Great?! God is great!! Me thinks he is in a very hot, dark, place right now, with absolute separation from God…wishing he had made a better choice.

  14. By Muffie!!
    On December 18, 2011 at

    Hey Reta, good to see you back!

  15. By chris
    On December 18, 2011 at

    What a sad man. I will pray for his soul.

  16. By Village
    On December 18, 2011 at

    He was a conservative bigot. Every time a Republican dies, an angel gets her wings. RIP.

  17. By Patrick
    On December 18, 2011 at

    Welcome home.

  18. By Strom
    On December 18, 2011 at

    A terrible attitude on his him or not.

  19. By enchantedbunny
    On December 18, 2011 at

    @patrick…REta? what are your fingers sooo fat that you hit 2 letters at a time. I’m sure you can buy a fat finger keybaord somewhere that has generous spacing between letters, unless of course it’s a genetic defect that you suffer from and then you’re fukt. chew on that starfish.

  20. By Patrick
    On December 18, 2011 at

    Bunny, since you prefer fists, fat fingers should be of minor concern.

  21. By Patrick
    On December 18, 2011 at

    You fat one, you.

  22. By Beth
    On December 18, 2011 at

    While he was, no doubt, and intelligent and articulate man, his darkness and anger were just as obvious. My heart breaks that he never seemed to find peace. I prayed for him today. It is sad that he never allowed the light of Christ into his life.

  23. By Denise
    On December 18, 2011 at

    Reta, welcome back! Hope you are doing well.

  24. By enchantedbunny
    On December 18, 2011 at

    ha ha starfish i’m a skinny mini. you on the other hand are probably a middle aged, over weight, beer guzzling hack with a dead end job and you try to overcompensate by continually posting your petty ramblings hoping someone will respond. newsflash… not everyone cares about you. ha ha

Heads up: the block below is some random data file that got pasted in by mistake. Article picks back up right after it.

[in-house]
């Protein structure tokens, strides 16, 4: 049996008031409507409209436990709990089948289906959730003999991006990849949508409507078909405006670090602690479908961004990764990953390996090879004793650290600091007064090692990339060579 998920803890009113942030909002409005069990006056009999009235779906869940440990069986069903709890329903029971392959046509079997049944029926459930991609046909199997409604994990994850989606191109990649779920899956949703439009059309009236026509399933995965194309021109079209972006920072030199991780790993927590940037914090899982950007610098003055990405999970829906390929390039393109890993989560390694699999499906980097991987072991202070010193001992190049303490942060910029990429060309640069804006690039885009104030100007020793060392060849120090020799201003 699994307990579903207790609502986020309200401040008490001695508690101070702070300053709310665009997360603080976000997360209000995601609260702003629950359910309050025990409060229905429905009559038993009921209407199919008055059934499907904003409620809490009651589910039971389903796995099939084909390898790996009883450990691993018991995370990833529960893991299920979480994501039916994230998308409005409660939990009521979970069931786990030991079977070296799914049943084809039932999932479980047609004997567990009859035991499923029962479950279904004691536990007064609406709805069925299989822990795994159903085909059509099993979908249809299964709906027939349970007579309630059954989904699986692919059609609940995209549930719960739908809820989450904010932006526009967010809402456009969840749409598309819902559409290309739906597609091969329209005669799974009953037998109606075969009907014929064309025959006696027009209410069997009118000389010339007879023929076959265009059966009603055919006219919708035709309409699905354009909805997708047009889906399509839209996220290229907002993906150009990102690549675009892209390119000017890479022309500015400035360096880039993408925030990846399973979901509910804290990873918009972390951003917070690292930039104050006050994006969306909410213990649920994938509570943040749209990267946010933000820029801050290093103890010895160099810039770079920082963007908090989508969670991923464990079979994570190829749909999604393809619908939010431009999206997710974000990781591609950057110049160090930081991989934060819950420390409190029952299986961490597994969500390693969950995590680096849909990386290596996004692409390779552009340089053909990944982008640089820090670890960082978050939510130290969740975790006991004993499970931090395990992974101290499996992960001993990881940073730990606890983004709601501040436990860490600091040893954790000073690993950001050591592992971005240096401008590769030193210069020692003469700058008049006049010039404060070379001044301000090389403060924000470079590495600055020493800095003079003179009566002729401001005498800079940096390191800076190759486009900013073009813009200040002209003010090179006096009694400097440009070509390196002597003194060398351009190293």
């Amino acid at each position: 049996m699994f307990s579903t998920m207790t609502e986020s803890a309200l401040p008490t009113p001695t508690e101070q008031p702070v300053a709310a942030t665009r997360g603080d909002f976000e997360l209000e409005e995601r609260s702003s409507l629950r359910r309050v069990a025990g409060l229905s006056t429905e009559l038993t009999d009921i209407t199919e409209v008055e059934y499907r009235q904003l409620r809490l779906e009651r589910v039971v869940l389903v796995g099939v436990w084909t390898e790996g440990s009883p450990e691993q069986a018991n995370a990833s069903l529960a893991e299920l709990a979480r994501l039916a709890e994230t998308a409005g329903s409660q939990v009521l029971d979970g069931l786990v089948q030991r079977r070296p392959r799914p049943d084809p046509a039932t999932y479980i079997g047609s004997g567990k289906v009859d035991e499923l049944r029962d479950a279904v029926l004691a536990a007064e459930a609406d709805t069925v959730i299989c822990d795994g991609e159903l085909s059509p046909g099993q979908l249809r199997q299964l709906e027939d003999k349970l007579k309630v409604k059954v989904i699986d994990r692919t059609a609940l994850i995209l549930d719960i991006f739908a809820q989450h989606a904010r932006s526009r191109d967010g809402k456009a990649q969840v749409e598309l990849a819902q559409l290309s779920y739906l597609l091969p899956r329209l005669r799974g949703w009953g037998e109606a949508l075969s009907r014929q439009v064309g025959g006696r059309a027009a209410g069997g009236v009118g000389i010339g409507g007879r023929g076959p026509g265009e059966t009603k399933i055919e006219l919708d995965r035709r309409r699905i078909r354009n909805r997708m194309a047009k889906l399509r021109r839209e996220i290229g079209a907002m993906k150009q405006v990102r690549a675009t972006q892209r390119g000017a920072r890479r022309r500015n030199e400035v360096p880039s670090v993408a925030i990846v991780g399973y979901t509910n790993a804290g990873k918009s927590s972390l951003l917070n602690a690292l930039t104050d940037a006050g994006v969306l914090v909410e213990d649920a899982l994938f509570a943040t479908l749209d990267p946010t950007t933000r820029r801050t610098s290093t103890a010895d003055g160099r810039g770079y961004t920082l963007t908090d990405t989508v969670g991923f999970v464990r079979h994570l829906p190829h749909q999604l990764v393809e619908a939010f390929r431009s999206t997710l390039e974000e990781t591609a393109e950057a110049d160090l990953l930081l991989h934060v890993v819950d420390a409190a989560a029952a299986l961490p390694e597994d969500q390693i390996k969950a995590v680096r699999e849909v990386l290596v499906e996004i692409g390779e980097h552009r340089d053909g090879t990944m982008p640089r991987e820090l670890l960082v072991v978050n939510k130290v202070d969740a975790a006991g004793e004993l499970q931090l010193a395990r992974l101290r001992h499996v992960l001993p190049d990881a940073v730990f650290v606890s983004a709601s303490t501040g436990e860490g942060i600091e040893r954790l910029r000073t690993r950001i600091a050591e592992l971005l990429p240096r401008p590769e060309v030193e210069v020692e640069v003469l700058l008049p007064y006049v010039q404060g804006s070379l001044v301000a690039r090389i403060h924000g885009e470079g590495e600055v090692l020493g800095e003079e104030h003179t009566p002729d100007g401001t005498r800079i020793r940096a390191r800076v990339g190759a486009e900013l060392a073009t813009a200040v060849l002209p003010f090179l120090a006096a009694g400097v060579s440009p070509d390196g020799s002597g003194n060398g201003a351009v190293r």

25. By Patrick
    On December 18, 2011 at

    See ya, Bunny.

  26. By enchantedbunny
    On December 18, 2011 at

    ‘sup gwai-lo

  27. By Patrick
    On December 18, 2011 at

    No way!!
    Somebody gonna get a hurt!
    Reeeally BAD!

  28. By Woody McBreairty
    On December 18, 2011 at

    The literary world has too few Hitchens. In fact he was in a class by himself. Too many writers (& commentators) try to be tactful, subtle, considerate, beat around the bush and hope you get it. Hitchens cut no corners with words, he was provocative & bold. Many if not all of those who said they ignored him were the ones who paid the closest attention, he took them outside their comfort zone and threatened many a set & narrow minded belief. Not believe in God? How could you?? No one can explain the concept of God as a being except through very brain washed & cultist propaganda. Christopher was always the most colorful guest at the party, the dancer thought insane by those who could not hear the music. Earlier this year Hitchens said “The time is coming for all of us..we will be tapped on the shoulder and told, not that the party is over, that the party will go on, but we have to leave.” Unfortunately, there are no other guests at the party who can keep it going like he did. It’s not like someone else will step into Christopher’s shoes – they are like Cinderella’s glass slippers, they only fit one person.

  29. By Mel Zipskin
    On December 18, 2011 at

    He was a drunk pompous asshole. I could give a fcuk about god and religion but he was insufferable, a true prick.

  30. By Patrick
    On December 18, 2011 at

    Janet, fyi, enchantedbunny has been my partner at work pranking me all along.
    I don’t think I’m safe here anymore.

  31. By enchantedbunny
    On December 18, 2011 at


  32. By Nina
    On December 18, 2011 at